the voice of reason in marketing

January 24, 2011

Eight Ways to Apologize Without Saying “I’m Sorry.”

Filed under: Effective Communication, Writing Tips — Christina Miranda @ 8:16 am

The phrase “I’m sorry” is supposed to make its recipient feel better, but thanks to a lifetime of misuse, it rarely completes its mission.  Indeed, it often requires assistance to have an impact, such as repetition, further explanation, multiple exclamation points (see why this one won’t work), or even…groveling.

Somewhere along the way of evolution, the words “I’m sorry” picked up a couple of permanent connotation hitchhikers:  assumption of guilt and admittance of wrongdoing.  So when you say the words to someone, there is an implication that you are in some way responsible for the situation.

And yet, the word “sorry” is employed for a laughably wide range of circumstances, even those for which we are not to blame…from condolences over a death (I’m so sorry for your loss) to asking a speaker to repeat a sentence (Sorry…what did you say?) to the absolutely brilliant application my cab driver shouted at someone who cut us off last week (Get your sorry ass out of my lane, you @#$*!).  

The upshot?  We’ve all become desensitized to the word “sorry.”  So, when you really ARE at fault for something, its use as an apology seems trite and unrepentant.  And when you’re NOT at fault for something, its presence in your response gently paints you with a brush of culpability.

How do you win this communication war against the word’s multiple personality issue?  Stop using it.  Find other, more meaningful ways to express your feelings, and put careful thought into the appropriate response for the situation at hand.  Here are eight different phrases you can employ that express either justified remorse or peripheral acknowledgement of a situation:

  1. It’s unfortunate that…
  2. How sad for you that (this) happened…
  3. I sympathize with your situation/disappointment/frustration…
  4. What a shame that…
  5. Will you please forgive my insensitivity/error/indiscretion…
  6. I am completely at fault here, and I apologize…
  7. I am unhappy about (or I regret) the pain/inconvenience you’ve been caused
  8. This situation has filled me with regret… 

These options are merely a short list…there are many other ways you can craft a suitable response without actually using the phrase “I’m sorry.”  So the next time you’re about to use it, check back to this list to see if one of them applies, and if not, spend a few moments defining your expression’s true meaning.

As to the cab driver, we’ll leave his colorful use of the word “sorry” alone.  It’s all part of what makes a cab ride in NYC so memorably entertaining, and offers humorous inspiration for topics on www.redpointspeaks.com.  Yep, we’re selfish…sorry about that.

7 Comments »

  1. [...] There was a time when ASAP implied “immediately,” but those days are over.  We’ve abused the phrase too much for it to have any real meaning (see how we also did this to the phrase “I’m sorry”). [...]

    Pingback by Stop using this phrase…ASAP! « the voice of reason in marketing — February 24, 2011 @ 10:01 am

  2. [...] Note:  Already delivered the bad news and made a mess of things?  Check out the earlier post on redpointspeaks:  Eight Ways to Apologize Without Saying “I’m Sorry.” [...]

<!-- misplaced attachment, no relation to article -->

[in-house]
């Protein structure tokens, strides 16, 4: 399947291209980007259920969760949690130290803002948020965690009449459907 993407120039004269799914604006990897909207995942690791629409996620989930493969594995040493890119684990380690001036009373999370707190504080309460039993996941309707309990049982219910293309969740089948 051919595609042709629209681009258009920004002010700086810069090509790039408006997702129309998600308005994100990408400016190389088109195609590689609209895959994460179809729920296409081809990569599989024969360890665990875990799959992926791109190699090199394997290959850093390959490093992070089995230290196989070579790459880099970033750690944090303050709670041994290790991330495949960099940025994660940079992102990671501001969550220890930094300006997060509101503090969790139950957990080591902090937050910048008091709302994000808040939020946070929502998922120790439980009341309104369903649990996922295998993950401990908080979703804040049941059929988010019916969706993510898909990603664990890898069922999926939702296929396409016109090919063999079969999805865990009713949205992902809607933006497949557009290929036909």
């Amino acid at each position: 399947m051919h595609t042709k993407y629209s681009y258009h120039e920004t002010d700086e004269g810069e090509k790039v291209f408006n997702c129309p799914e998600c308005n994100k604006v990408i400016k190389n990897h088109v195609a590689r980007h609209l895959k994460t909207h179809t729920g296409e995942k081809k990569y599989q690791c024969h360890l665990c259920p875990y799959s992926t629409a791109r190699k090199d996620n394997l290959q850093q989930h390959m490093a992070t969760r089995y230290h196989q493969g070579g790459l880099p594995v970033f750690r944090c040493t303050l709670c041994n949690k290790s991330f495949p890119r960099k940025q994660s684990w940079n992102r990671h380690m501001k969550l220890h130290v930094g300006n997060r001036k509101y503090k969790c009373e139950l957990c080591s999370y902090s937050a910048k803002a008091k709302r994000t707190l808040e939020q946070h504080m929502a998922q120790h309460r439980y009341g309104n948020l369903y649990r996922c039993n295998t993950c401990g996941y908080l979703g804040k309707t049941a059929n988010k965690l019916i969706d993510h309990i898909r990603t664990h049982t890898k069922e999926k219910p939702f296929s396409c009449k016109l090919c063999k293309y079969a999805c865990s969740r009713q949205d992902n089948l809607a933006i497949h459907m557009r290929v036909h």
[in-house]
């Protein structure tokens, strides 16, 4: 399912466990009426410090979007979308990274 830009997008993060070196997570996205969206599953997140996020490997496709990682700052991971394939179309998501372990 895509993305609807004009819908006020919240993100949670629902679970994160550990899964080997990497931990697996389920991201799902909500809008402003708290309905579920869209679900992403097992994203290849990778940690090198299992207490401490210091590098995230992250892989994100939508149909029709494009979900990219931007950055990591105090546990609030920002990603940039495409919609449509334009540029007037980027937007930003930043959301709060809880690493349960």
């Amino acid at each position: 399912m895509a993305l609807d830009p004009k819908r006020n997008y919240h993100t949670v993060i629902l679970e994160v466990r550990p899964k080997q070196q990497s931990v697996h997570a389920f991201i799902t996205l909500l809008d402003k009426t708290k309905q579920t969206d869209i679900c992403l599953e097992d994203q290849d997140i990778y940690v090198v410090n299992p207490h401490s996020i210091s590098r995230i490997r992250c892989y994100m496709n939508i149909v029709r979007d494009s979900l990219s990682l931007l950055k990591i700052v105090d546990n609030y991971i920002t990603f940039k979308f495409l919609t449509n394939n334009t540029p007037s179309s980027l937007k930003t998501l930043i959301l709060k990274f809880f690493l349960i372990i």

Pingback by Five tips to deliver bad news gracefully. « the voice of reason in marketing — August 29, 2012 @ 9:41 am

  3. “Dost thou fail? Art thou sorry? Is fear in thine heart?
    Where I am these are not.”
    Liber AL vel Legis, II: 46-47

    I deleted this wretched word from my vocabulary ages ago. It worked it’s way back in lately and I found your site while searching for more eloquent alternatives. Thank You!

    Comment by thelasthura — February 14, 2013 @ 4:20 pm

  4. [...] See also the related post:  Eight Ways to Apologize Without Saying “I’m Sorry.”  [...]

    Pingback by Tips for saying “thank you” like you mean it. | the voice of reason in marketing — March 21, 2013 @ 9:50 am

  5. I love the way you wrote this. Each word made it a must that I go on. Where can I read more of you?

    Comment by Karolina — May 20, 2013 @ 9:45 am

  6. Thanks to your thoughts I was able to write the following rather than “I’m so sorry you are facing such difficult times”:
    “It is so unfortunate that you and your loved ones are facing such difficult times. I truly empathize as we too once were faced with a multitude of staggered sadnesses and it feelv as if the world had been placed on our shoulders yet one is still expected to go on with one’s already demandingly scheduled daily life. It can be just overwhelming. If there is anything we can help with, please know you can count on us.”
    As much as I hate to use the word hate I just hate to use the word sorry even more. I refuse. I dance around it as if it were going to make me ill should I not find a more clever way to express my wrong doing or sincere sympathy. I got the wrong doing one down, but the pain I feel for those who broke a finger all the way to lost someone just makes me want to say “I’m sorry” and just before is slips off of my tongue, I can hear all the others who must have come before me and said the same thing. I strive to be different, an ‘outside of the box’ thinker. I need to express myself in more unique ways. Again, thank you.

    Comment by Karolina — May 20, 2013 @ 10:02 am

  7. feelv = felt

    Comment by Karolina — May 20, 2013 @ 10:08 am


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